a convergent series with x<1, and a, b are constants:

$\sum_{i=a}^{inf} \frac{x^i}{1+ i \cdot b}$

what is and how to find its closed form ???

2. Originally Posted by graticcio
a convergent series with x<1, and a, b are constants:

$\sum_{i=a}^{inf} \frac{x^i}{1+ i \cdot b}$

what is and how to find its closed form ???

I am going to assume $a=0$. Say that $b=1$.

We want to sum, $\sum_{k=0}^{\infty} \frac{x^k}{k+1}$

Consider $\sum_{k=0}^{\infty} x^k = \frac{1}{1 - x}$.

That means, $\int_0^t \sum_{k=0}^{\infty} x^{k} dx = \int_0^t \frac{1}{1-x} dx$

Thus, $\sum_{k=0}^{\infty} \int_0^t x^{k} dt = - \ln (1-t)$ for $0

Thus, $\sum_{k=0}^{\infty} \frac{t^{k+1}}{k+1} = - \ln (1-t)$

Thus, $\sum_{k=0}^{\infty} \frac{t^k}{k+1} = - t^{-1} \ln (1-t)$

----
In the general case consider, $\sum_{k=0}^{\infty} x^{bk} = \frac{1}{1-x^b}$
And apply a similar argument.

i hav tried a similar approach
but when $a \neq 0$

$\frac{x^{ab}}{1 - x^b}$

and the integration of it
$\int \frac{x^{ab}}{1 - x^b} dx$
i hav checked with some integration tables
but there is only reduction formula available

i wonder how to get a "more closed" form of the integral
or if there is any other way to find the sum of tht series

4. Originally Posted by graticcio
a convergent series with x<1, and a, b are constants:

$\sum_{i=0}^{\infty} \frac{x^i}{1+ i \cdot b}$

what is and how to find its closed form ???
$\sum\limits_{i = 0}^\infty {\frac{{x^i }}
{{1 + bi}}} = \sum\limits_{i = 0}^\infty {x^i \int_0^1 {u^{bi} \,du} } = \int_0^1 {\left[ {\sum\limits_{i = 0}^\infty {\left( {xu^b } \right)^i } } \right]\,du} = \int_0^1 {\frac{1}
{{1 - xu^b }}\,du} .$

There's your closed form.

5. thanks

what if the series does not start with 0
but some constant $a$ ???

6. Originally Posted by graticcio
a convergent series with x<1, and a, b are constants:

$\sum_{i=a}^{inf} \frac{x^i}{1+ i \cdot b}$

what is and how to find its closed form ???

As an entree:

For the special case a = 0 and b = 1, it's not hard to use the standard result for an infinite geometric series to show that the series is equal to $-\frac{\ln (1 - x)}{x}$.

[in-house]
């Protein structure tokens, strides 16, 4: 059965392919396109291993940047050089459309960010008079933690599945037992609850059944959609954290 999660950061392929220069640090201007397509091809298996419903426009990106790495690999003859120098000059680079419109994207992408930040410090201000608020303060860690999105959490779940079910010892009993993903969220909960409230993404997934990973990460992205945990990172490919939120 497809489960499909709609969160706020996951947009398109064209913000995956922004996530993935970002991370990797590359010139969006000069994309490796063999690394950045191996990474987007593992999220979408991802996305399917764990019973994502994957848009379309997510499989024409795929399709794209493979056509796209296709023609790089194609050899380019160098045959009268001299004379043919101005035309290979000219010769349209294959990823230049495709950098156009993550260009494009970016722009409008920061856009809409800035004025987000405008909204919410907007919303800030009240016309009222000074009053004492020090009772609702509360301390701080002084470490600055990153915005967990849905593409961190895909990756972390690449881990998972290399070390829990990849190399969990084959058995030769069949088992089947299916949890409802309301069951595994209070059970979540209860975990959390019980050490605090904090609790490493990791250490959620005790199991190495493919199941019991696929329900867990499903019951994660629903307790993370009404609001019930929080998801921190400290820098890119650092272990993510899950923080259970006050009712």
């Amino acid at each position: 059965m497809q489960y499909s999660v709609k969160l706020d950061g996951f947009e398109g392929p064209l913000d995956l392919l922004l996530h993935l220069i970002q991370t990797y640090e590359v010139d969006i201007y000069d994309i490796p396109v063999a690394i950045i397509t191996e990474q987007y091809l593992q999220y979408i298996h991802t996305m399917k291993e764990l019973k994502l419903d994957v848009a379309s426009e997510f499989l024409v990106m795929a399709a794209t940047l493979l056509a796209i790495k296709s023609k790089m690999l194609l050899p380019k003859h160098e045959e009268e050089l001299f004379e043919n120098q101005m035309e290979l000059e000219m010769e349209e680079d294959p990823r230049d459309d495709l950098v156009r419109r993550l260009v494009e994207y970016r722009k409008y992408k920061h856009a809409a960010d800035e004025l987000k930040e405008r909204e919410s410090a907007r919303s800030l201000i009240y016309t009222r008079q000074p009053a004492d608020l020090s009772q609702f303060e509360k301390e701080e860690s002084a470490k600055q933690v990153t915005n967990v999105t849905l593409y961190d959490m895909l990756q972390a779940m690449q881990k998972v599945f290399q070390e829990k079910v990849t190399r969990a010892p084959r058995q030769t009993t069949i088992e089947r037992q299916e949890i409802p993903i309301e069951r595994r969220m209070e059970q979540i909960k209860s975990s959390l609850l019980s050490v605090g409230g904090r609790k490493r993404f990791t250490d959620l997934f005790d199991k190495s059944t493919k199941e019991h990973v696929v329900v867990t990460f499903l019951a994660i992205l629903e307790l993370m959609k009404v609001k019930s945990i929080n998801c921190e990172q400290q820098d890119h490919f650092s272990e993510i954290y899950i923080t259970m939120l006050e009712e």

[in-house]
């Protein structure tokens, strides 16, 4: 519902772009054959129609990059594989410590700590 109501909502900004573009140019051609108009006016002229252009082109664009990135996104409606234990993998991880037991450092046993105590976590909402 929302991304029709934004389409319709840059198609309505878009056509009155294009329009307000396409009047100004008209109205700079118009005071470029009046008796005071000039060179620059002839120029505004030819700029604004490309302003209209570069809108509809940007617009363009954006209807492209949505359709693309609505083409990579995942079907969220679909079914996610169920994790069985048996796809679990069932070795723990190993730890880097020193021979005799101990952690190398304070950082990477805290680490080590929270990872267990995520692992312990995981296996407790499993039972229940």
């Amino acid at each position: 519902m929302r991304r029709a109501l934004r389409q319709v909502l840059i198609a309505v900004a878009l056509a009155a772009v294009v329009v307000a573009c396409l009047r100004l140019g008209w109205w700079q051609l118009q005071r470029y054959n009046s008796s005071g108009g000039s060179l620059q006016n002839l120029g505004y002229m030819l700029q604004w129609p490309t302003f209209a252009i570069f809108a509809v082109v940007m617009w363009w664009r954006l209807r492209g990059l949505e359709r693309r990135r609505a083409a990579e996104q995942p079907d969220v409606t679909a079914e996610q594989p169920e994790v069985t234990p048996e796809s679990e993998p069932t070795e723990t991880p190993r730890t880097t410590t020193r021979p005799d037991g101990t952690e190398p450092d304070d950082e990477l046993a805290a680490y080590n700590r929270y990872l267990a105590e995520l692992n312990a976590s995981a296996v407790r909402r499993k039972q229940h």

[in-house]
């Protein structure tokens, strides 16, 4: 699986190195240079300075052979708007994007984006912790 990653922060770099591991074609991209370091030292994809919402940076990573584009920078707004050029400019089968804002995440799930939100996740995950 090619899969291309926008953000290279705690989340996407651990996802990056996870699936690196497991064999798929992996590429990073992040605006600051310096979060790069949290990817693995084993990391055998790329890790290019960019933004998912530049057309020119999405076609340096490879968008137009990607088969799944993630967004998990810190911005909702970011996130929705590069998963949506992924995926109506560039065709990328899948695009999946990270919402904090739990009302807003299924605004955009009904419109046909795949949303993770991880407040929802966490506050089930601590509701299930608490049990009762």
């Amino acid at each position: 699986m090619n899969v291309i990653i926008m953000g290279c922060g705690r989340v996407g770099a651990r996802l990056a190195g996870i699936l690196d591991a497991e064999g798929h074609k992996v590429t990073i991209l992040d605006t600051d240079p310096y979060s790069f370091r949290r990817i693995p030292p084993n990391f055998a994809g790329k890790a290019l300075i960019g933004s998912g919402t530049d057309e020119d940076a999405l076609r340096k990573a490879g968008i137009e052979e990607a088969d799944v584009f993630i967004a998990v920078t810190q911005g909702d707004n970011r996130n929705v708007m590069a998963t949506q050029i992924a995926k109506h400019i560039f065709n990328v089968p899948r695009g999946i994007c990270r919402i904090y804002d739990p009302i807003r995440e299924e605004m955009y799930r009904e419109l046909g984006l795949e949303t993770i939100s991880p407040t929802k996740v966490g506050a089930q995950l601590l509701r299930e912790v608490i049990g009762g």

7. Originally Posted by mr fantastic
As an entree:

For the special case a = 0 and b = 1, it's not hard to use the standard result for an infinite geometric series to show that the series is equal to $-\frac{\ln (1 - x)}{x}$.
But I see Krizalid's skipped the soup du jour and gone to the main course. That just leaves desert:

Originally Posted by graticcio
thanks

what if the series does not start with 0
but some constant $a$ ???
Then you just relabel the dummy index ......

$\sum_{i=a}^{inf} \frac{x^i}{1+ i \cdot b} = \sum_{n=0}^{inf} \frac{x^{n+a}}{1+ (n+a) \cdot b} = .....$

8. thanks

yes, shifting the index, but then it comes back
to the problem i mentioned in the second reply

$\sum\limits_{n = 0}^\infty {\frac{{x^{n+a}}} {{1 + b(n+a)}}}= \int_0^1 {\left[ {\sum\limits_{n = 0}^\infty {\left( {xu^b } \right)^{n+a} } } \right]\,du} = \int_0^1 {\frac{(xu^b)^a} {{1 - xu^b }}\,du}$

cannot find the 'closed' form of that integral

9. Originally Posted by graticcio
thanks

yes, shifting the index, but then it comes back
to the problem i mentioned in the second reply

$\sum\limits_{n = 0}^\infty {\frac{{x^{n+a}}} {{1 + b(n+a)}}}= \int_0^1 {\left[ {\sum\limits_{n = 0}^\infty {\left( {xu^b } \right)^{n+a} } } \right]\,du} = \int_0^1 {\frac{(xu^b)^a} {{1 - xu^b }}\,du}$

cannot find the 'closed' form of that integral
If you enter the integrand into the Wolfram integrator (make sure you use x, not u as your integration variable), you'll get a closed form for the indefinite integral. Now evaluate the definite integral.

10. thanks